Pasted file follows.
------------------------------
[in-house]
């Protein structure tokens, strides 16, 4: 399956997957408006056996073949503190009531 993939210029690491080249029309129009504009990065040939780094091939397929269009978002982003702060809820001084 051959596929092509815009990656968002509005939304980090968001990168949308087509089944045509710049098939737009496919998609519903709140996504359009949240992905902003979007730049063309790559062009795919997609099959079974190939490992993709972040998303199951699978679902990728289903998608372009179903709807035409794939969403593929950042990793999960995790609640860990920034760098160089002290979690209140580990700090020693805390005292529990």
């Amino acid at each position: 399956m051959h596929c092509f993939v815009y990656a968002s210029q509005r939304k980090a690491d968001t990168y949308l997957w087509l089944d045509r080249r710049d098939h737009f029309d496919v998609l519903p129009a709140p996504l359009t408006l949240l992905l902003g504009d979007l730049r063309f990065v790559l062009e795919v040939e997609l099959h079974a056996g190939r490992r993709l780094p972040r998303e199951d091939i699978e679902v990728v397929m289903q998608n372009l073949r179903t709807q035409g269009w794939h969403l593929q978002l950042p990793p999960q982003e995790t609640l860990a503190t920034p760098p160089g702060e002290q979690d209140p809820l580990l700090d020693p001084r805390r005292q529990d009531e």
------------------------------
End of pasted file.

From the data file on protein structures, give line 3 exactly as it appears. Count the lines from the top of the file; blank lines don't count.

């Amino acid at each position: 399956m051959h596929c092509f993939v815009y990656a968002s210029q509005r939304k980090a690491d968001t990168y949308l997957w087509l089944d045509r080249r710049d098939h737009f029309d496919v998609l519903p129009a709140p996504l359009t408006l949240l992905l902003g504009d979007l730049r063309f990065v790559l062009e795919v040939e997609l099959h079974a056996g190939r490992r993709l780094p972040r998303e199951d091939i699978e679902v990728v397929m289903q998608n372009l073949r179903t709807q035409g269009w794939h969403l593929q978002l950042p990793p999960q982003e995790t609640l860990a503190t920034p760098p160089g702060e002290q979690d209140p809820l580990l700090d020693p001084r805390r005292q529990d009531e």